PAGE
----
Khaled Nordin wants to find out how serious are the opposition-ruled states about offering free education, says Muhyiddin Yassin.
KUALA LUMPUR: Deputy Prime Minister Muhyiddin Yassin said today that the freezing of loans of the National Higher Education Fund Corporation (PTPTN) to new students of Universiti Selangor (Unisel) is to test the ability of the Selangor government to provide free higher education.
He said Higher Education Minister Khaled Nordin is believed to be testing the PKR-led Selangor government’s capability to do this as PKR was figting for the elimination of PTPTN loans on the grounds that higher education should be free.
“They (PKR) talk without knowing what they are talking about. Now it has come back to haunt them and they realise that what they promised was not right. But knowing them, they will never admit their mistakes,” he told reporters when asked to comment on the freezing of PTPTN loans to the new intake of students at Unisel.
Earlier, he had attended a “meet-the-people” session organised by the Federation of Non-Governmental Organisations at Sekolah Menengah Kebangsaan Taman Melawati here.
Unisel is a higher education institution owned by the Selangor government.
PTPTN was recently reported to have frozen its loans to the new intake of students at Unisel in April to give an opportunity to the opposition to prove its capability of providing free higher education, which they have been clamouring for.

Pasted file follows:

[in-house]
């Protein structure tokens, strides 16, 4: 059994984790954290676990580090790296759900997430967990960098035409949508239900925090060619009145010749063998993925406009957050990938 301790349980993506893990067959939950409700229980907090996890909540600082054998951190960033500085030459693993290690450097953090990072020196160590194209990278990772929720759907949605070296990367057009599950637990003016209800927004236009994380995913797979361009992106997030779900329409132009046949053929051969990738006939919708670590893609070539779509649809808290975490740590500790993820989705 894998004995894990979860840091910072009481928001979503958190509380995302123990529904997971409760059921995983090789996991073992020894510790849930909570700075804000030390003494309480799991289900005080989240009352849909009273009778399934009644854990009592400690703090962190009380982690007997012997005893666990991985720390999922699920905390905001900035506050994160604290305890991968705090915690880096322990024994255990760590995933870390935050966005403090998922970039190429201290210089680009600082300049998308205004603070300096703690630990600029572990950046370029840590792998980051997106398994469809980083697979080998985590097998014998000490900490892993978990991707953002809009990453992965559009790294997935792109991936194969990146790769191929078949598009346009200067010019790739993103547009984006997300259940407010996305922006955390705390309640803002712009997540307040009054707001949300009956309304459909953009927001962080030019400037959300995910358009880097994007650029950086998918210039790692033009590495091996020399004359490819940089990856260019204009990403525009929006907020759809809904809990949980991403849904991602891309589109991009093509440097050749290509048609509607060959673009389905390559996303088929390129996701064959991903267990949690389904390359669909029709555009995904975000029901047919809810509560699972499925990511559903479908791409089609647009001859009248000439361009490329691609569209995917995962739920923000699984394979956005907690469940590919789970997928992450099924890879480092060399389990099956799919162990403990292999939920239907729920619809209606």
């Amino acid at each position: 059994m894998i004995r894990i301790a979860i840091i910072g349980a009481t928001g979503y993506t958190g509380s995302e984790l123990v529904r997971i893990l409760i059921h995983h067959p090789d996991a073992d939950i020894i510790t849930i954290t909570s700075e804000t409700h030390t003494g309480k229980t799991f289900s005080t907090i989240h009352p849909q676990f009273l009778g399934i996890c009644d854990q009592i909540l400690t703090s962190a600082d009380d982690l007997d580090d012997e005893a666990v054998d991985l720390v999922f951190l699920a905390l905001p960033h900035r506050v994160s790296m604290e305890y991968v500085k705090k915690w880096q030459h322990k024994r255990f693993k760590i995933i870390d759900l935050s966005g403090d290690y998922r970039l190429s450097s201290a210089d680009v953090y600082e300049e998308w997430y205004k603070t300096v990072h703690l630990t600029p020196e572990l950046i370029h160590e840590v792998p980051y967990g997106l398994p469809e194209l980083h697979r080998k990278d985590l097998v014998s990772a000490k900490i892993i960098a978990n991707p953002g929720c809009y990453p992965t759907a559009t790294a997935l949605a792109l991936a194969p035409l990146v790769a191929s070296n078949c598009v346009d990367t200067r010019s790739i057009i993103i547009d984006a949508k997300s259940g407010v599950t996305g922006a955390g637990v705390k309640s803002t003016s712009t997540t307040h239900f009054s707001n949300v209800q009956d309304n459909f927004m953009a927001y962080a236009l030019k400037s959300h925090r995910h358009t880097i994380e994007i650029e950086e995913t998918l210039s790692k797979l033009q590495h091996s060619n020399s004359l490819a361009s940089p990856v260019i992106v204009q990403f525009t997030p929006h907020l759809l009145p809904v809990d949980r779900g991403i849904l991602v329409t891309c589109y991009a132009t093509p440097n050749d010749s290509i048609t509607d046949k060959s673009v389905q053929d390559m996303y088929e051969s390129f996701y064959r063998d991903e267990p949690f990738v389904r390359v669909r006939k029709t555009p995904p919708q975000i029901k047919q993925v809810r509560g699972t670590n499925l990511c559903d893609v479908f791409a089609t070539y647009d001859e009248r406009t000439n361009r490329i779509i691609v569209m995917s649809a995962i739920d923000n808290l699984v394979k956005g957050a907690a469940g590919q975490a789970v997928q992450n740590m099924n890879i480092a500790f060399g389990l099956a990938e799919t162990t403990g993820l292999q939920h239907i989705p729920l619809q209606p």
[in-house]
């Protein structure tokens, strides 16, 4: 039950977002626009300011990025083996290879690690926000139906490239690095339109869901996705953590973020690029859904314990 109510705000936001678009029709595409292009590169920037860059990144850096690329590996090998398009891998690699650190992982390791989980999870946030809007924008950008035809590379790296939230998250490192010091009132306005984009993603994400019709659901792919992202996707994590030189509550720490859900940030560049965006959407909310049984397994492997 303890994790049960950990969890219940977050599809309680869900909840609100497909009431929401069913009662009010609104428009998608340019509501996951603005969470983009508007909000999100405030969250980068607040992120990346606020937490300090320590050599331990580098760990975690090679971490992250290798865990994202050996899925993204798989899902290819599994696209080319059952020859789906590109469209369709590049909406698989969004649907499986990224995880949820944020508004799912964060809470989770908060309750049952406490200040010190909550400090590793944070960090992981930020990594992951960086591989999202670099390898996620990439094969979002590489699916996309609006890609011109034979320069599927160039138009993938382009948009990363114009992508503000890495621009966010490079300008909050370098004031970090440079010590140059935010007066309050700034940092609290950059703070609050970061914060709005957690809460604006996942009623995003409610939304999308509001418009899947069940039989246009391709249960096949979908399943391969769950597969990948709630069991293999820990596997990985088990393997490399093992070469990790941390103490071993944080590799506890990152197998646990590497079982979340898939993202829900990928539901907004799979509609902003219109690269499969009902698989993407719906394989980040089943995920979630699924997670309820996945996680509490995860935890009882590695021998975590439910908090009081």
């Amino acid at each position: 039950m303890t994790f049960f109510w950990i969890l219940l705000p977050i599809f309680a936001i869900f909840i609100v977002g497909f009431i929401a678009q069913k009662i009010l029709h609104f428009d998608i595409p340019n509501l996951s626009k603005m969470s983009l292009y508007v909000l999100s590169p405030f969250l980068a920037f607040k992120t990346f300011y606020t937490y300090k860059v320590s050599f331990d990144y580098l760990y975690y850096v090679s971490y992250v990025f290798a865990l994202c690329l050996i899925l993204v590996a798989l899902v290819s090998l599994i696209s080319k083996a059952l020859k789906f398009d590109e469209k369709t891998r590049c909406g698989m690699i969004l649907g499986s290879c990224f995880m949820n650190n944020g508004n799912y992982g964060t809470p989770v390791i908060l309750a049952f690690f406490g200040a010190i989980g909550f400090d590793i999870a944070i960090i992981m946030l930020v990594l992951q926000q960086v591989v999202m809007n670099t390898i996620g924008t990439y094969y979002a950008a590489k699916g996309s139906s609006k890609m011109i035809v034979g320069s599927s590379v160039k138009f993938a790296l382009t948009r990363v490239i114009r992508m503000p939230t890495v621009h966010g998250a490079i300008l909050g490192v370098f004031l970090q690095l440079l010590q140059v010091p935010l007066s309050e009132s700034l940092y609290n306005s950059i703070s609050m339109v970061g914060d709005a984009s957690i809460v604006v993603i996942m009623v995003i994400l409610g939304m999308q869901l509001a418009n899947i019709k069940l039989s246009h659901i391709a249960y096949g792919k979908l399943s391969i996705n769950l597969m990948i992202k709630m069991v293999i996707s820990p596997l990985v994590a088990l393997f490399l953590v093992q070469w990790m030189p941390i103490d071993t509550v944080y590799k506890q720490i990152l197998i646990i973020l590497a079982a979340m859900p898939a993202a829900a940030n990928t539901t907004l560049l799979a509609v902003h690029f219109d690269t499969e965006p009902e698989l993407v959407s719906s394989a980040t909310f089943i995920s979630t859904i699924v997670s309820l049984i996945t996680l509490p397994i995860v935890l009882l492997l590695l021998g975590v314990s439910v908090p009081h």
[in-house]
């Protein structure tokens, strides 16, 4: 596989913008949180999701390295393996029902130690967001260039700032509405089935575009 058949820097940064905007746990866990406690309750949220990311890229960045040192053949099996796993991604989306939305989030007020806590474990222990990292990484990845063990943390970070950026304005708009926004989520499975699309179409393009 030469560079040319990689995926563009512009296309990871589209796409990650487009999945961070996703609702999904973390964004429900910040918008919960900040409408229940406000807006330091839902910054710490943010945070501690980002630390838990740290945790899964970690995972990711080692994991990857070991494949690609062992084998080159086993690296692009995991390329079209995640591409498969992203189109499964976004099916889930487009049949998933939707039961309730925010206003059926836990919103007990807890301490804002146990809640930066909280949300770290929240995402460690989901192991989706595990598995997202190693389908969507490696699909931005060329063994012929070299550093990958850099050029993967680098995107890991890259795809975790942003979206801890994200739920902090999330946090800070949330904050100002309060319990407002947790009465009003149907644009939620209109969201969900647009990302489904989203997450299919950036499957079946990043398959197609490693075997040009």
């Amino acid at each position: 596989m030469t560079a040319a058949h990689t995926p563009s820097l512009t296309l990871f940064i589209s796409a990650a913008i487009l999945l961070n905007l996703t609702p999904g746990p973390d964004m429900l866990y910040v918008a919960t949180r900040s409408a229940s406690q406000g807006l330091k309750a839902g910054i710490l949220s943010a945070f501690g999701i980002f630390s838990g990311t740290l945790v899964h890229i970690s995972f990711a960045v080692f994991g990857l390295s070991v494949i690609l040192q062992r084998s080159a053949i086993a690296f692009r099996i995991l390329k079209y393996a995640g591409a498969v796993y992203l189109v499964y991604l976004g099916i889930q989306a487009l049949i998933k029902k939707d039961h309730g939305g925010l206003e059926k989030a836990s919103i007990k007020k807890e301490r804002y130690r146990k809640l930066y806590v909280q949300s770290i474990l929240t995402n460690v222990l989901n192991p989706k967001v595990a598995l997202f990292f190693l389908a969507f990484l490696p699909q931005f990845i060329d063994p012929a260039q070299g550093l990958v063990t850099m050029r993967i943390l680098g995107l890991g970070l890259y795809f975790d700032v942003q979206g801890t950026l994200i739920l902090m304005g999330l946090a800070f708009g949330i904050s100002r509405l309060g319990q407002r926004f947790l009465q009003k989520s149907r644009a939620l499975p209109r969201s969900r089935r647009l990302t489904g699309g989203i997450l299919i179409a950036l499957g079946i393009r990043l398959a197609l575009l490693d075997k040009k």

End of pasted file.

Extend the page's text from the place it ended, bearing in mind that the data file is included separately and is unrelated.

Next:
Muhyiddin, who us also Education Minister, however, said he believed Khaled would give due consideration on the matter in the interest of the future of the students affected.
“Khaled wants to find out if the Unisel students are really in need of PTPTN loans and how serious are the opposition-ruled states about offering free education,” he said.
Muhyiddin said if the Higher Education Minister was satisfied that the students do need PTPTN loans, it meant that the opposition’s call to abolish PTPTN was something unrealistic and does not take into consideration the interests of students.
He also reminded the opposition not to over-politicise educational matters by “peddling” stories that the federal government should implement free higher education for Malaysians.
He said the opposition should be more responsible and not make promises that could confuse people with offers that cannot be realised.
“In this world nothing is free. When there is something for free, there is someone who will have to bear the cost. If PKR says higher education should be free, who will pay teachers’ salaries, who will buy the books, who will bear these costs?
“Does PKR have the resources that come from the sky which they will use to fund free education? Or if free, they will raise taxes, which in the end means the people still have to pay for it. It’s all political,” he said, adding that the opposition’s aim in calling for free higher education was merely to garner support even if the action jeopardised the country’s future.